A coalition of 18 Democratic attorneys general are suing Secretary of Education Betsy DeVos for the second time over her plan to end an Obama-era regulation that protects student loan borrowers from predatory career-training programs.
The rule, “gainful employment” was created to protect students from exploitation and fraud by cutting off federal funding to vocational programs that saddle students with more debt than they can afford to pay back.
BuzzFeed News provides one typical example of this practice:
At the for-profit Art Institutes of Phoenix, for example, students in the fashion design program, which failed gainful employment metrics, took in less than $25,000 a year, but had to pay $6,200 toward their loans — more than 25% of their discretionary income. The rules would have required the program to inform graduates of their poor outcomes, and would eventually have prohibited students from taking out loans to attend.
DeVos halted enforcement of the gainful employment rule, effectively allowing schools to avoid disclosing this information. The Department of Education is currently working on rewriting the rule entirely.
The suit, filed Tuesday by 17 states and the District of Columbia, alleges that DeVos is breaking the law by refusing to enforce the gainful employment rule, which has been upheld multiple times by federal courts after for-profit institutions challenged the regulation.
The lawsuit is being led by Maryland Attorney General Brian Frosh. The AG told the Washington Post yesterday that it was “outrageous for the DOE to say they’re going to allow these predatory institutions to continue to take advantage of people who are vulnerable, people with very few resources.”
Many education advocates suspected DeVos would champion the interests of for-profit colleges, and they’ve yet to be proven wrong. In September, DeVos had the gall to appoint one of DeVry University’s former deans to run an anti-fraud unit in the Department of Education. In 2016, DeVry agreed to a $100 million settlement with the Federal Trade Commission because of years of cooking their graduates’ employment stats (As Slate reported, DeVry counted grads serving food at the Cheesecake Factory as working “in their field”).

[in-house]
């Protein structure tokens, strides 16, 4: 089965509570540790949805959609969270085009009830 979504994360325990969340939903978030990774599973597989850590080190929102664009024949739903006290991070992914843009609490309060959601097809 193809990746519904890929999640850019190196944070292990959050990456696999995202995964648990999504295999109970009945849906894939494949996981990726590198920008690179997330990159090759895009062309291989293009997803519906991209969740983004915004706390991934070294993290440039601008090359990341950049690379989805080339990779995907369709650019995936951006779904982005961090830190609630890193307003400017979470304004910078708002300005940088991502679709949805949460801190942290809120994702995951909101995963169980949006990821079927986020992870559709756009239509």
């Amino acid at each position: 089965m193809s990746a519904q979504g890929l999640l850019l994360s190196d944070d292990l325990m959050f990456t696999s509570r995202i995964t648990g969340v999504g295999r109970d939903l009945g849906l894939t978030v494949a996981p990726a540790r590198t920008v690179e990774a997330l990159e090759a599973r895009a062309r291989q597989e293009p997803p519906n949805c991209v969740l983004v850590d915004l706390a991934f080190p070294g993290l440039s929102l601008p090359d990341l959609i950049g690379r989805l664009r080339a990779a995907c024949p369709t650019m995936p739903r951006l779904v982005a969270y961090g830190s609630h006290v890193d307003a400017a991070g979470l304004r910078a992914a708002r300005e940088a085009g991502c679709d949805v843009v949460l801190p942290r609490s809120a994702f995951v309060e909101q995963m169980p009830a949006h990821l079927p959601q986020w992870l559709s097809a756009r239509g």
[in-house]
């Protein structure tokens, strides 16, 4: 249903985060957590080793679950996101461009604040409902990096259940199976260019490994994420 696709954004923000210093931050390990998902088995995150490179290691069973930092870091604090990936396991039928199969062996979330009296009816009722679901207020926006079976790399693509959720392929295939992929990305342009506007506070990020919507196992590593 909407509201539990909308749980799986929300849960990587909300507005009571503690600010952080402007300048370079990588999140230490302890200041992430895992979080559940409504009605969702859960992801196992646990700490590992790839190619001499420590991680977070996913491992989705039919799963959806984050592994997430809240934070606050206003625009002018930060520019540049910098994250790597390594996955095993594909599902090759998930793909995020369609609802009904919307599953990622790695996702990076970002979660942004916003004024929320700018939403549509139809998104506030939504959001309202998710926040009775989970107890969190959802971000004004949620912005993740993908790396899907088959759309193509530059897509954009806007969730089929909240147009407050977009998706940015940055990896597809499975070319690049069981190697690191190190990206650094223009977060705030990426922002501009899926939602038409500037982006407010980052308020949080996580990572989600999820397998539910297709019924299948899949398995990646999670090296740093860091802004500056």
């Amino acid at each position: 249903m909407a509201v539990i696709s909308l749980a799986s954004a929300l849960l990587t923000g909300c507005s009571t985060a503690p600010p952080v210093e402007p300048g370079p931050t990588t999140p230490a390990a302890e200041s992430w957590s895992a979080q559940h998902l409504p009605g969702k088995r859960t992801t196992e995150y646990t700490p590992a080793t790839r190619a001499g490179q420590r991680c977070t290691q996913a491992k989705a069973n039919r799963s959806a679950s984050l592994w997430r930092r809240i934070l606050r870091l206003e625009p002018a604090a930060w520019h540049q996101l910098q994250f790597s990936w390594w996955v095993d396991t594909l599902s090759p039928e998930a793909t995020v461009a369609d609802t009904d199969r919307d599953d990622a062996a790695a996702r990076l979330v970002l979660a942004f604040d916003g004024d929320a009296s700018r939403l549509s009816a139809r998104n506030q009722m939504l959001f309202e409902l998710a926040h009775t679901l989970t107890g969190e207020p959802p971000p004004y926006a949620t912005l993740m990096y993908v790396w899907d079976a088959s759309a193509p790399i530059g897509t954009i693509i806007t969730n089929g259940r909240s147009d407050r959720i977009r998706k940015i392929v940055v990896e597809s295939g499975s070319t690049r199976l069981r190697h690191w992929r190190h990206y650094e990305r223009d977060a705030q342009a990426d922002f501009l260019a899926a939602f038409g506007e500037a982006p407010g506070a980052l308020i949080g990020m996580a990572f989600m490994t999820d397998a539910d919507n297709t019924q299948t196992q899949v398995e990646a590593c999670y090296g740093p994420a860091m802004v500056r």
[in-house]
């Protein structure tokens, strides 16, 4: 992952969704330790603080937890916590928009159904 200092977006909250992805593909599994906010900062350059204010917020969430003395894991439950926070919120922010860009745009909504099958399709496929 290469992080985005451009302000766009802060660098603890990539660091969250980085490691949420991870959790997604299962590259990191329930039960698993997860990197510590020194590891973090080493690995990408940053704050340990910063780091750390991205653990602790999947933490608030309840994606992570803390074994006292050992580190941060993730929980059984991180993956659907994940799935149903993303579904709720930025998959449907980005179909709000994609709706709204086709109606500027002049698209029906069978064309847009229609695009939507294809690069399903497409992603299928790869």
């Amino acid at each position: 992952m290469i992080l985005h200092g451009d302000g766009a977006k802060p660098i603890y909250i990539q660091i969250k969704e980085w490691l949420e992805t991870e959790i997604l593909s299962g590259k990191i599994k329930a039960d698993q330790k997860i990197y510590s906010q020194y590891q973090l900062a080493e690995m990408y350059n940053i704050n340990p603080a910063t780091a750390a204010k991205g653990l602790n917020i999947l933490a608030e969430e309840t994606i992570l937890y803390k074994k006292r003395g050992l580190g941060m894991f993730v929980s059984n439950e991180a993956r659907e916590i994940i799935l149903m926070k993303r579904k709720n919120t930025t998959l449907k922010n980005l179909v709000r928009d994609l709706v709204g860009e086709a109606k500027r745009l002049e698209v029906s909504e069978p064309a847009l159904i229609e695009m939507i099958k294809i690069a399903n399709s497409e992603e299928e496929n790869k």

That’s pretty much like asking Harvey Weinstein to run a sexual harassment task force.
Unless the courts intervene, DeVos will continue to leave graduates vulnerable to fraud. The same attorneys general who filed Tuesday’s suit are also suing DeVos over her refusal to enforce the borrower defense rule—another Obama-era regulation.
That rule sets up a process that allows students who claim they were defrauded by for-profit institutions to apply for loan forgiveness. According to BuzzFeed, not only did DeVos tell a group of Republican leaders that the rule offered “free money” to any student that “raised his or her hands”—the DOE has yet to approve a single claim by a defrauded student.
Like the Cheeto-dusted dotard that put her in charge, DeVos’ has attacked Obama-era protections with the single-mindedness of a wrecking ball. If she succeeds in undoing the regulations, it will have a disproportionate impact on black graduates.
Black grads incur much higher student loan debt than their non-black peers, and data shows that predatory for-profit institutions are largely to blame.
A study reported by the Atlantic found that black graduates have nearly double the loan debt of white grads four years after graduation—despite having similar amounts of debt at the moment they receive their diplomas.
While factors like employment discrimination and defaults are partially to blame, researchers found that graduate school discrepancies contributed the most to that yawning debt gap. Not only were black grads more likely to continue their studies, 28% of them enrolled in a for-profit school, while less than 10% of white grads did so.